Augmedics Inc., a Chicago-based startup focused on augmented reality (AR) applications in health care, has scored a 510(k) clearance from the U.S. FDA for its Xvision Spine system. The company launched the device, which provides surgeons with X-ray quality insights into a patient’s anatomy and real-time surgical navigation, on Monday, with distribution slated to begin in the new year.

While the FDA has cleared other AR products, Xvision Spine (XVS) is the first to be indicated for guided surgery. “There is no other device … that is using both the technology of augmented reality on a headset and has the full capabilities of surgical navigation, of tracking the surgical instrument very precisely to locate and guide the surgeon throughout the surgery,” Nissan Elimelech, Augmedics’ founder and CEO, told BioWorld MedTech. He added that initial shipments of headsets and systems to hospitals will begin in the first quarter of 2020.

The FDA cleared the XVS system, with XVS software, “as an aid for precisely locating anatomical structures in either open or percutaneous spinal procedures. Their use is indicated for any medical condition in which the use of stereotactic surgery may be appropriate, and where reference to a rigid anatomical structure, such as the spine, can be identified relative to CT imagery of the anatomy.” The predicate for the 510(k) submission was Medtronic plc’s Stealthstation S8 surgical navigation system

The system is comprised of a transparent near-eye-display headset, as well as the capabilities found in a traditional surgical navigation system. It plots the real-time positioning of surgical tools and superimposes a virtual trajectory over the patient’s CT imaging data. Using the headset, the navigation data is then projected in 3D onto the surgeon’s retina, enabling him or her to see both the patient’s anatomy and navigation guidance without looking away to a remote screen.

Agnostic to other instruments

Xvision Spine system. Credit: Augmedics Ltd.

In addition to the headset, the system includes a set of universal adapters, allowing it to be used with any instrument the physician chooses and a single-use marker set similar to those used with conventional surgical navigations systems.

The FDA based its decision on a percutaneous laboratory study with XVS at Rush University Medical Center (RUMC). Investigators positioned 93 screws in the thoracic and sacro-lumbar areas of five cadavers using the system and compared the trajectory with the actual screw tip positions. The overall clinical accuracy, assessed by two independent neuroradiologists, was 98.9%, based on the Heary and Gertzbein scales, which measure thoracic and lumbar accuracy, respectively.

“The ability that Augmedics’ xvision provides to visualize the patient’s spinal anatomy in 3D, coupled with live CT images as a retina display, is game changing,” said Frank Phillips, professor of orthopedic surgery at RUMC and one of the investigators in the study. “The efficiency and accuracy this augmented reality technology enables in placing spinal implants without looking away from the surgical field – as well as the ability to ‘see the spine’ through the skin in minimally invasive procedures – differentiates the Xvision from conventional spinal navigation platforms.”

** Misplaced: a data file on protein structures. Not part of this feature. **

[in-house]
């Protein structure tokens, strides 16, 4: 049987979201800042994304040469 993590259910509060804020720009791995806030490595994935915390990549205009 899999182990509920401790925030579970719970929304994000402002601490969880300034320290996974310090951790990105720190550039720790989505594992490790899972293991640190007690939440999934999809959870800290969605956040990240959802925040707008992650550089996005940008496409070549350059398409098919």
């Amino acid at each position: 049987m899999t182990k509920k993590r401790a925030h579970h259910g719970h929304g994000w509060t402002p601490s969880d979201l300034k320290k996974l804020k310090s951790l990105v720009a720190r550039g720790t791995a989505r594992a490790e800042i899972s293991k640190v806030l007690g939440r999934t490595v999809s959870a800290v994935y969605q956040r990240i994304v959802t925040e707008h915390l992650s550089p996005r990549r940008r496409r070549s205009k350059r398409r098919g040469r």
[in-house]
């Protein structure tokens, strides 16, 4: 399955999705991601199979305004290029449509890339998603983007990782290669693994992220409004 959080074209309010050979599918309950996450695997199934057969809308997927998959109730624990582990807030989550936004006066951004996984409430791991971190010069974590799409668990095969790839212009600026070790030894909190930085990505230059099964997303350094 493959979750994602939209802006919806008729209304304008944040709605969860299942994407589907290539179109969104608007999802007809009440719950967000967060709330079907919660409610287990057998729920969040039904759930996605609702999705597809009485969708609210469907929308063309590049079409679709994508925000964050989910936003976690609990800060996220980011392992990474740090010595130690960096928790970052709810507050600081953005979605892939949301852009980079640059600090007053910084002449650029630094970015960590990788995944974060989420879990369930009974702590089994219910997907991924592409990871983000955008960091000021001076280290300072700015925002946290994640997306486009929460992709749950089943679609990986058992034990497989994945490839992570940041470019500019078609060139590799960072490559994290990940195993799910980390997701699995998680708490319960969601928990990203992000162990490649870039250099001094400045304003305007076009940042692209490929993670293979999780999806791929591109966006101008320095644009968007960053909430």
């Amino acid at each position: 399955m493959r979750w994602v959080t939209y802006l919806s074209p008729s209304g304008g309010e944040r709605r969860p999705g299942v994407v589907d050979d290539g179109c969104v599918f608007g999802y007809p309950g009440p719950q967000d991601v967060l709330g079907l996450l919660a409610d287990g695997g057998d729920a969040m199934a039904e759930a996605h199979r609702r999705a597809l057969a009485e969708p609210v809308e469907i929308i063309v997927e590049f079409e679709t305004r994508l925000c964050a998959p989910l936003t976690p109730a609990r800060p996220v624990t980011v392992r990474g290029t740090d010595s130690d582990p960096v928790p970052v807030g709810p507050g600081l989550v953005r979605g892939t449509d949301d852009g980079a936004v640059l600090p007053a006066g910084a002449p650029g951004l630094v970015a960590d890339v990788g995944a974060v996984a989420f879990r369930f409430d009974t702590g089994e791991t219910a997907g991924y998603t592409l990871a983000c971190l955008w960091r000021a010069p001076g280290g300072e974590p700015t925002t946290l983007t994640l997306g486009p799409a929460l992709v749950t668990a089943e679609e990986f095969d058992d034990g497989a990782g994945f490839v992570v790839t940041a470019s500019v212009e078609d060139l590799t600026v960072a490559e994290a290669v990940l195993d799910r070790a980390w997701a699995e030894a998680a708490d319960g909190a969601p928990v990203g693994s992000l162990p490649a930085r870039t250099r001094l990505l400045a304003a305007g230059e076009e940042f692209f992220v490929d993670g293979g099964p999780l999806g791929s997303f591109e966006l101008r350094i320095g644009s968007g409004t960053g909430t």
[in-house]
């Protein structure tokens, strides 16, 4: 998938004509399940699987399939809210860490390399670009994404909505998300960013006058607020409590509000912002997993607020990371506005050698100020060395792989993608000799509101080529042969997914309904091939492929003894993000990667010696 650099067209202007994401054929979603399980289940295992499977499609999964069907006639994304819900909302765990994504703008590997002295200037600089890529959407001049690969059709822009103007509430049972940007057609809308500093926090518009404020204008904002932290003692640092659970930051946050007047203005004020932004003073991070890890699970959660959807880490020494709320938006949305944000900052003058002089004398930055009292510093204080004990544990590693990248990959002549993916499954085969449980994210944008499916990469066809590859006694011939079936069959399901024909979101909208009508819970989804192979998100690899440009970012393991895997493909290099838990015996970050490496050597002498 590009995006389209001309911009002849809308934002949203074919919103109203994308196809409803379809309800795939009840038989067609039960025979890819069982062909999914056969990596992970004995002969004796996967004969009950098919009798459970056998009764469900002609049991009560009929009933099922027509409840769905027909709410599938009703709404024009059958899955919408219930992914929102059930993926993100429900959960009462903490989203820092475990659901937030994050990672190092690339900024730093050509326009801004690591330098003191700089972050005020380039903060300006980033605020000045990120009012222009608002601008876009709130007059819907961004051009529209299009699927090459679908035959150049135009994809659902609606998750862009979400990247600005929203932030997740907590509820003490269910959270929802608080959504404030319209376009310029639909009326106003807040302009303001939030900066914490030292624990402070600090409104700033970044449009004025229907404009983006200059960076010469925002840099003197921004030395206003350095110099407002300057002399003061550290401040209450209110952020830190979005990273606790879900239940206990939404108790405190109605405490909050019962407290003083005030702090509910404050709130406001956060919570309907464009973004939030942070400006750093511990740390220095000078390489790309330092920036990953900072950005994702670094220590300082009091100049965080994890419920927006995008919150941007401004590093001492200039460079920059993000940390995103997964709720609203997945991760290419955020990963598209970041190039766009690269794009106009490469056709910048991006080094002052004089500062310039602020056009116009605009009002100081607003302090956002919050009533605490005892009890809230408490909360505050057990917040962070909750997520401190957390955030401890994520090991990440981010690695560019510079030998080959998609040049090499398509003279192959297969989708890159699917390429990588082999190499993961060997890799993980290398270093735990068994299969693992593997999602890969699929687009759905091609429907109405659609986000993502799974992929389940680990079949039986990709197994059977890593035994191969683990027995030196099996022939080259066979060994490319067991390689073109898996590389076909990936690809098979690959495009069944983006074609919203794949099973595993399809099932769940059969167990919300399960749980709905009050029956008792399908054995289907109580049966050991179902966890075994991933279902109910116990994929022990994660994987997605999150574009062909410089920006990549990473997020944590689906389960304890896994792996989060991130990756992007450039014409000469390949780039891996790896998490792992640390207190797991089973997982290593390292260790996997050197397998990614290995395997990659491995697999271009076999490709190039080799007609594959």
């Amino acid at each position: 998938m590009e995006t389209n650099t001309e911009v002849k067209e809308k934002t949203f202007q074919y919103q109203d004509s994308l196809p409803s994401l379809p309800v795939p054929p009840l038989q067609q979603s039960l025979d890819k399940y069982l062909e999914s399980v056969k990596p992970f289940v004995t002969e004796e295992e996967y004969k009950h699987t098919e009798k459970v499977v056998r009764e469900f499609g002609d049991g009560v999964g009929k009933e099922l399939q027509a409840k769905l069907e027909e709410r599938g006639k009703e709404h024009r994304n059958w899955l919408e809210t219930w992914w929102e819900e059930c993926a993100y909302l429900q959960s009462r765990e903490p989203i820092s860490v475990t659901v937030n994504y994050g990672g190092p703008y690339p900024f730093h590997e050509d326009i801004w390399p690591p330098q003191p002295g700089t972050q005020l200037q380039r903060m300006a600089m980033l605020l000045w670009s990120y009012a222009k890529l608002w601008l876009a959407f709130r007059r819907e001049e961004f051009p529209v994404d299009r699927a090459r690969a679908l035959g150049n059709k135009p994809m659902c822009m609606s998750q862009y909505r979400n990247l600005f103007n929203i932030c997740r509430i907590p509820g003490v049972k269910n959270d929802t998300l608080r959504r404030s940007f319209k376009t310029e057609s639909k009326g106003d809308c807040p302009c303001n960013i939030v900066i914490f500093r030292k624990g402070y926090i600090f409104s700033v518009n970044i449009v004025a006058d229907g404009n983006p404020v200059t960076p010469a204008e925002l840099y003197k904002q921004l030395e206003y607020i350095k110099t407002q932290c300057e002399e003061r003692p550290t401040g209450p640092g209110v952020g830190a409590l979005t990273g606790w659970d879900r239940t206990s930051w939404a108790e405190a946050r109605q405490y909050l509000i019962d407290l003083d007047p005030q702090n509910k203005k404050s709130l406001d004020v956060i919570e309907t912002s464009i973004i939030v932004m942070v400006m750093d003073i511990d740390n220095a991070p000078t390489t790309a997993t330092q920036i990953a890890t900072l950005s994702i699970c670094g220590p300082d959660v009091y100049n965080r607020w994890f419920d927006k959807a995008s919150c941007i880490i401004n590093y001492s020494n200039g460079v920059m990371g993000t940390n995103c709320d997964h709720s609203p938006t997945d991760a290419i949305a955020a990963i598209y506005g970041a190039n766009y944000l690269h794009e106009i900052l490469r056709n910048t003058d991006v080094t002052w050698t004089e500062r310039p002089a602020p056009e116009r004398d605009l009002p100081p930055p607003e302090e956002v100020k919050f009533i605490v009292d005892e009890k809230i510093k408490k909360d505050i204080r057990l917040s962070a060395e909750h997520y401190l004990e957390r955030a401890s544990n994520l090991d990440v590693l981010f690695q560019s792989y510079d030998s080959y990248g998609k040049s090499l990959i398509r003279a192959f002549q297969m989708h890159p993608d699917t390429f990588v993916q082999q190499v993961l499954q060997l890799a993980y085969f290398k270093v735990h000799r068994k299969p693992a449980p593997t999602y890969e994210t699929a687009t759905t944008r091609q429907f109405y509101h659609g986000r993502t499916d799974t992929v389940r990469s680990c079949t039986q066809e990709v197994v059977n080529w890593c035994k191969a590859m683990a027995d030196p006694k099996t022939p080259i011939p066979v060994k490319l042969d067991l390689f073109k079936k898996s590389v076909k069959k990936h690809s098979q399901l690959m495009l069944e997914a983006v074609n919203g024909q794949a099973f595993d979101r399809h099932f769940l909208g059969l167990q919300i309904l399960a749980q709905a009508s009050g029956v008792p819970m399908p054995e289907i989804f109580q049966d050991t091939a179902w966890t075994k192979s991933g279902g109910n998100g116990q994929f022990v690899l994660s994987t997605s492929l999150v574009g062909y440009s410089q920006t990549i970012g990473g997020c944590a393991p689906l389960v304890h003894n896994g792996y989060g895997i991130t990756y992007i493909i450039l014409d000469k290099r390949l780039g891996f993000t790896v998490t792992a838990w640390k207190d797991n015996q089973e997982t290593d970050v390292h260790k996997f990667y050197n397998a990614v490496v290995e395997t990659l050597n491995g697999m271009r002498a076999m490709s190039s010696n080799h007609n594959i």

Economical

Elimelech also underscored the XVS’s cost-effectiveness. “Because of the small footprint of only a headset, we can actually take down the cost to sell the device for a nominal fee,” he said.

Augmedics has not yet set a price for the XVS system, but Elimelech said it will be a fraction of what conventional surgical navigation systems cost – somewhere in the $20,000 to $50,000 range, vs. $300,000 to $500,000.

“Augmedics’ mission is to give surgeons more control by creating technological advances that cater to their needs and fit within their workflow,” Elimelech said. “Xvision is our first product of many to follow that will revolutionize surgery, as it gives surgeons the information they need, directly within their working field of sight, to instill technological confidence in the surgical workflow and help them do their jobs as effectively and safely as possible.”

Future indications

With FDA clearance for the spine indication in hand, Augmedics is starting to explore other applications for its XVS system. Among the potential future indications are cranial/brain surgery, joint reconstruction, trauma surgery and ear, nose and throat procedures. “Basically, any procedure that requires high precision, the xvision can be a great platform to help surgeons navigate their implants and instruments,” Elimelech said.

Meanwhile, the company is pursuing marketing authorization for the XVS system in the EU and hopes to earn CE mark approval in the coming year.

Founded in Yokneam, Israel, in 2014, privately held Augmedics is currently conducting a series B financing to support its commercialization efforts in the U.S. The company hopes to raise $20 million to $30 million by the time the financing closes in mid-2020, with plans to increase its commercial team “exponentially,” Elimelech said. To date, Augmedics has raised a total of about $20 million, including seed rounds, an $8.3 million series A in 2017 and $10 million from bridge financing this year – part of the ongoing series B.

Earlier this year, Augmedics made the strategic decision to flip from an Israeli to a U.S.-based company. It now has a full-time staff of 13, including a president, vice president of sales, marketing manager and eight area sales managers. 

No Comments